I came up with the idea, as far as I'm aware (please let me know if I'm in error!) I think the Soapee guy took the idea from our discussions here on SMF and ran with it. It's not on any other soap recipe calc that I'm aware of.
The number is the sum of the % stearic acid and % palmitic acid in the recipe. You can calculate it as Carolyn explained or you can look at the fatty acid profile of your recipe and add stearic and palmitic acids. Either way works. I have about the same expectations as Carolyn -- I'm looking for 25-30% for the combined palmitic and stearic when roughing out a typical bath soap recipe. Too low and the soap doesn't last sufficiently long in the shower. Too high and the soap doesn't lather as well as I'd like.
Stearic soap and palmitic soap are not very soluble in water, and these soaps are also add physical hardness (as in hard like a rock). These two properties contribute to the longevity of the soap, meaning how long the bar will last in the shower. It has nothing to do with volcanoes or overall shelf life or anything like that.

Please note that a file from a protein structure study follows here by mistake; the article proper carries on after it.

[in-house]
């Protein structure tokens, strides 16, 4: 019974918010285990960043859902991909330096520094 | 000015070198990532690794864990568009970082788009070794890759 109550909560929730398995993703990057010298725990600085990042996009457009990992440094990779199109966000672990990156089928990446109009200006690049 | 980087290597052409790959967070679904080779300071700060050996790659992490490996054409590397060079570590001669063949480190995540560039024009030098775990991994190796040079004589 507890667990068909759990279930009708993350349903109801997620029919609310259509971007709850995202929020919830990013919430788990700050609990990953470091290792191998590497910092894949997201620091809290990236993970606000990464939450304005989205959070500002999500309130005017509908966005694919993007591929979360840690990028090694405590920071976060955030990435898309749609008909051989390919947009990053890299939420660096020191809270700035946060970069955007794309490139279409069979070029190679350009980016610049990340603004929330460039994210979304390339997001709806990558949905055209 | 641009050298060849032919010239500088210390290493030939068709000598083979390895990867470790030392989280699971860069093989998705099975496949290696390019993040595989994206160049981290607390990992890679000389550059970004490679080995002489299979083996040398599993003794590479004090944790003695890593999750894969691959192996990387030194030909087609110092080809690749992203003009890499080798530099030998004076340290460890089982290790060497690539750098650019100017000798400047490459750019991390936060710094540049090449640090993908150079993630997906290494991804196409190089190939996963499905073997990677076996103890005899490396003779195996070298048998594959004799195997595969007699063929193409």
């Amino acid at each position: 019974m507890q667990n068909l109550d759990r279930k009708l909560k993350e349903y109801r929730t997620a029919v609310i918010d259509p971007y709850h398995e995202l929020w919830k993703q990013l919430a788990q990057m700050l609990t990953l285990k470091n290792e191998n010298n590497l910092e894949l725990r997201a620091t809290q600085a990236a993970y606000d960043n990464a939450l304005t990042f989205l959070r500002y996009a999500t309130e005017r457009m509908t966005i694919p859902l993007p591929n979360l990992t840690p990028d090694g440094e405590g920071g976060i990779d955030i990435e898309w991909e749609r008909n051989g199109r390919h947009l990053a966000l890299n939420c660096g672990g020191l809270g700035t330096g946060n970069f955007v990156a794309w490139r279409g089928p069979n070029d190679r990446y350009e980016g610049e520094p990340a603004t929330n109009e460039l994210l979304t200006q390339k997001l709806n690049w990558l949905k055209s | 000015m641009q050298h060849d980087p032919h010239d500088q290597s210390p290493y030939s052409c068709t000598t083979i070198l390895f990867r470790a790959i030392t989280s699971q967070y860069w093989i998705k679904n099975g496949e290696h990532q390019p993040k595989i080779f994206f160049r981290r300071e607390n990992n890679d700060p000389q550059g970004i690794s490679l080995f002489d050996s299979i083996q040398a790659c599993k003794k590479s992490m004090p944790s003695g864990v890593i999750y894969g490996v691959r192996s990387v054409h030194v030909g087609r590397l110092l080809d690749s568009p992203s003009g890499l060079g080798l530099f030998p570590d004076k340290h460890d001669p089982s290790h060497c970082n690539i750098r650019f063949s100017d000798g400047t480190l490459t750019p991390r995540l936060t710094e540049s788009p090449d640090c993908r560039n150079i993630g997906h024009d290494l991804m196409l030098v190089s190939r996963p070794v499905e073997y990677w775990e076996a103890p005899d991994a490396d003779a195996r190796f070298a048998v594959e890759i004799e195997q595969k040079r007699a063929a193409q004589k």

Other ingredients in the recipe can affect the longevity of the soap, so I use this number (and the other numbers for cleansing, bubbly, etc.) as a guideline only. Many beginning soapers obsess over formulating the perfect soap recipe and want to know what "numbers" they should should shoot for to create that Holy Grail recipe. There is no such thing. There are recipes that work well for most people most of the time, but no one recipe will ever be perfect.